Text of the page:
Three more regions get tighter restrictions that limit gatherings

  By Peter Hancock 
Capitol News Illinois

Gov. J.B. Pritzker tells reporters during a news conference Monday, Nov. 9 in Chicago that the COVID-19 situation in the northwest region of Illinois is impacted by sharing borders with Iowa and Wisconsin, states where positivity rates are higher. (Facebook photo)

SPRINGFIELD – Gov. J.B. Pritzker announced Monday, Nov. 9 that three more regions of the state will be placed under even stricter COVID-19 restrictions as the state’s rates of infections and hospitalizations continue to climb.

“The virus is winning the war right now,” Pritzker said during his daily COVID-19 briefing in Chicago.

Ten of the state’s 11 regions are under Tier 1 mitigations, which include the closing of bars and restaurants to indoor service and limiting the size of public gatherings to 25 or fewer, among other measures.

Only Region 1, which includes northwest Illinois, is under Tier 2 mitigations. Restrictions under Tier 2 include limiting public gatherings to 10 or fewer people and limiting outdoor seating at bars and restaurants to six or fewer people at a single table.

Starting Wednesday, Nov. 11, Pritzker said, Region 5, in southern Illinois, Region 7, which includes the south Chicago suburbs in Will and Kankakee counties, and Region 8, which includes the western suburbs in DuPage and Kane counties, will join Region 1 in those stricter mitigation measures.

Regions are placed in the first tier of resurgence mitigations whenever the average test positivity rate exceeds 8 percent for three consecutive days. The restrictions are lifted only after the positivity rate falls below 6.5 percent for three consecutive days.

A full list of the mitigation measures in place in each region is available on the Department of Commerce and Economic Opportunity’s website.

Pritzker said the latest actions are being taken because of rising test positivity rates in each of the regions. In Region 5, according to the most recent data on the Illinois Department of Public Health’s website, the seven-day rolling average positivity rate stood at 11.5 percent on Saturday, Nov. 6, while Region 7 posted a 16.4 percent rate and Region 8 stood at 13.7 percent.

Each of those regions has been under Tier 1 mitigations for more than two weeks. Region 5 was placed under those restrictions Oct. 22, while Regions 7 and 8 followed on Oct. 23.

But those measures so far have failed to bring down the rate of infections in those areas, and Pritzker put the responsibility for that on local officials.

“Some elected leaders are allowing this continued rise in positivity to balloon out of control while taking no action,” he said. “These mayors and city councils and county boards and state’s attorneys need to take some responsibility for keeping their constituents safe. I promise them that responsibility pales in comparison to what could come when the hospitals in your area are filling up and there aren’t enough nurses or doctors to save their constituents’ lives.”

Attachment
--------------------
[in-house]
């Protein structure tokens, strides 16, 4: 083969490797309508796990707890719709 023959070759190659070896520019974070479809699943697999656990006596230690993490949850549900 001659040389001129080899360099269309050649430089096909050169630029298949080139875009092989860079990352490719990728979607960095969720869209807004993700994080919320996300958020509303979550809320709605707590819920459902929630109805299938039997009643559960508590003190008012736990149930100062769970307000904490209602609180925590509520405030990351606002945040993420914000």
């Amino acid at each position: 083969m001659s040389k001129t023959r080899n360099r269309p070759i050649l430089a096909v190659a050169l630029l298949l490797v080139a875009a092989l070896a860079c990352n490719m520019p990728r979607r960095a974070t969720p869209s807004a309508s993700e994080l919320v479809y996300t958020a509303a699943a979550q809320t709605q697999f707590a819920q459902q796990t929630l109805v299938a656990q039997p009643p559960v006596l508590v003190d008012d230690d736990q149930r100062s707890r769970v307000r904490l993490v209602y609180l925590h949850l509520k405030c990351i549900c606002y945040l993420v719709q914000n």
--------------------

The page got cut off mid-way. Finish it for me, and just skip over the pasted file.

In addition to the three regions where Tier 2 mitigations were announced Monday, two other regions appear to be headed in the same direction, according to IDPH data. Those include Region 2, which includes Peoria, the Quad Cities and several surrounding counties, and Region 3, which includes Springfield, Quincy and other areas of west-central Illinois.

The rolling average positivity rate in both of those regions stood higher than in Region 5 — 13.2 percent in Region 2 and 14.4 percent in Region 3 — but the Tier 1 mitigations in those regions have been in effect only since the first week of November.

A spokeswoman for Pritzker said in an email that the administration typically waits two to three weeks before moving a region into a higher tier of mitigation.

All of Illinois has been on an upward trajectory of COVID-19 infections since early August. During his briefing, Pritzker noted the average number of new cases reported daily in Illinois has jumped 380 percent since Oct. 1, while the positivity rate has climbed 180 percent and both hospitalizations and deaths per day are up 150 percent.

From Saturday through Monday, IDPH reported a total of 33,020 new confirmed and probable cases — an average of just over 11,000 per day — and 132 virus-related deaths. The preliminary seven-day rolling average positivity rate stood at 11.4 percent.

That pushed the statewide totals since the pandemic began to 498,560 cases, and 10,210 deaths. Given the current rate of spread, Illinois will likely surpass half a million total cases on Tuesday, Nov. 10.

As of late Nov. 9, 4,409 people in Illinois were reported hospitalized with COVID-19.  Of those, 857 patients were in intensive care units and 376 of those patients were on ventilators.

For the week of Nov. 2-8, the average number of people hospitalized with COVID-19 each day stood at 4,043, the highest it has been since the peak of the first wave of the pandemic in mid-May. The average number of people in ICU beds stood at 799 per day, the highest number since early June, while average ventilator use stood at 349 per day, the highest rate since mid-June.

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